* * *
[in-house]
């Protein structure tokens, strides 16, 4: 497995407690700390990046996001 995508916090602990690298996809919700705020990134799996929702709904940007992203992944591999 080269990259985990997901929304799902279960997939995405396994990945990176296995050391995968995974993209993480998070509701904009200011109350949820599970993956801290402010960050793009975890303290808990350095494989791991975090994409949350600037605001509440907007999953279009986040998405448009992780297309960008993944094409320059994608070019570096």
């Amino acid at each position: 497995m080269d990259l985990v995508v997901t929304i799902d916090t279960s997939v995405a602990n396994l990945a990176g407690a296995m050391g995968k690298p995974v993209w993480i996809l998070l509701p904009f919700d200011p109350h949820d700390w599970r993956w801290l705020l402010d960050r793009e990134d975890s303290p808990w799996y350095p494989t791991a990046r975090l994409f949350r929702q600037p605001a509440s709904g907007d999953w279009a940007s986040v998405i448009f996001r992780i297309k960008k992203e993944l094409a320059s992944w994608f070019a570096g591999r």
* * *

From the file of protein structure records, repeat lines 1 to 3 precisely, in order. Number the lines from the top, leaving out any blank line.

[in-house]
């Protein structure tokens, strides 16, 4: 497995407690700390990046996001 995508916090602990690298996809919700705020990134799996929702709904940007992203992944591999 080269990259985990997901929304799902279960997939995405396994990945990176296995050391995968995974993209993480998070509701904009200011109350949820599970993956801290402010960050793009975890303290808990350095494989791991975090994409949350600037605001509440907007999953279009986040998405448009992780297309960008993944094409320059994608070019570096």
């Amino acid at each position: 497995m080269d990259l985990v995508v997901t929304i799902d916090t279960s997939v995405a602990n396994l990945a990176g407690a296995m050391g995968k690298p995974v993209w993480i996809l998070l509701p904009f919700d200011p109350h949820d700390w599970r993956w801290l705020l402010d960050r793009e990134d975890s303290p808990w799996y350095p494989t791991a990046r975090l994409f949350r929702q600037p605001a509440s709904g907007d999953w279009a940007s986040v998405i448009f996001r992780i297309k960008k992203e993944l094409a320059s992944w994608f070019a570096g591999r």